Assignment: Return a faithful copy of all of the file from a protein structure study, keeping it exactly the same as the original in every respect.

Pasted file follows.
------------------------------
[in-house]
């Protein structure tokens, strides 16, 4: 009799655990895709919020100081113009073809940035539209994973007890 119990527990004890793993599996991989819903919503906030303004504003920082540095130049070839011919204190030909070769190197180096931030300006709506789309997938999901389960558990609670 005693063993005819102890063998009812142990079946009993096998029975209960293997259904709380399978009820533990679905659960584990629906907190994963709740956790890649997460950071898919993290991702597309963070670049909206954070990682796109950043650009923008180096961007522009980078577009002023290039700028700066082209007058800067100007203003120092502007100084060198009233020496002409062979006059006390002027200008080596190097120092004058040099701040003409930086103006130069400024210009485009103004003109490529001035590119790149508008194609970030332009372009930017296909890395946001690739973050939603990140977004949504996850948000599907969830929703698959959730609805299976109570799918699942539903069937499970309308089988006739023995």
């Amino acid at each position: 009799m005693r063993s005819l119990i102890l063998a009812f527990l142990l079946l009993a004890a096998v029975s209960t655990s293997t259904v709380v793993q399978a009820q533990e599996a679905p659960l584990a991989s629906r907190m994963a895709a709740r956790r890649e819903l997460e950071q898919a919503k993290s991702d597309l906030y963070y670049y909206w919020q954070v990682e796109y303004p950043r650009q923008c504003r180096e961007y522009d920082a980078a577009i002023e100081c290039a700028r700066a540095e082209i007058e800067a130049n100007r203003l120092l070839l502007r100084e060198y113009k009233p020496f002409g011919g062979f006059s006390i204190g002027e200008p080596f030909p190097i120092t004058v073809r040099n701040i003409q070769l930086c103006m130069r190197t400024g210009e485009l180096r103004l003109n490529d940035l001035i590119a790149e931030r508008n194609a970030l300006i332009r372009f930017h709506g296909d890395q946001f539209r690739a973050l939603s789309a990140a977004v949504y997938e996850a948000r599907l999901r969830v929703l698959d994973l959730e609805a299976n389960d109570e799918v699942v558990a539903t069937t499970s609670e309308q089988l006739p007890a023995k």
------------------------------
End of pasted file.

[in-house]
């Protein structure tokens, strides 16, 4: 009799655990895709919020100081113009073809940035539209994973007890 119990527990004890793993599996991989819903919503906030303004504003920082540095130049070839011919204190030909070769190197180096931030300006709506789309997938999901389960558990609670 005693063993005819102890063998009812142990079946009993096998029975209960293997259904709380399978009820533990679905659960584990629906907190994963709740956790890649997460950071898919993290991702597309963070670049909206954070990682796109950043650009923008180096961007522009980078577009002023290039700028700066082209007058800067100007203003120092502007100084060198009233020496002409062979006059006390002027200008080596190097120092004058040099701040003409930086103006130069400024210009485009103004003109490529001035590119790149508008194609970030332009372009930017296909890395946001690739973050939603990140977004949504996850948000599907969830929703698959959730609805299976109570799918699942539903069937499970309308089988006739023995």
């Amino acid at each position: 009799m005693r063993s005819l119990i102890l063998a009812f527990l142990l079946l009993a004890a096998v029975s209960t655990s293997t259904v709380v793993q399978a009820q533990e599996a679905p659960l584990a991989s629906r907190m994963a895709a709740r956790r890649e819903l997460e950071q898919a919503k993290s991702d597309l906030y963070y670049y909206w919020q954070v990682e796109y303004p950043r650009q923008c504003r180096e961007y522009d920082a980078a577009i002023e100081c290039a700028r700066a540095e082209i007058e800067a130049n100007r203003l120092l070839l502007r100084e060198y113009k009233p020496f002409g011919g062979f006059s006390i204190g002027e200008p080596f030909p190097i120092t004058v073809r040099n701040i003409q070769l930086c103006m130069r190197t400024g210009e485009l180096r103004l003109n490529d940035l001035i590119a790149e931030r508008n194609a970030l300006i332009r372009f930017h709506g296909d890395q946001f539209r690739a973050l939603s789309a990140a977004v949504y997938e996850a948000r599907l999901r969830v929703l698959d994973l959730e609805a299976n389960d109570e799918v699942v558990a539903t069937t499970s609670e309308q089988l006739p007890a023995k």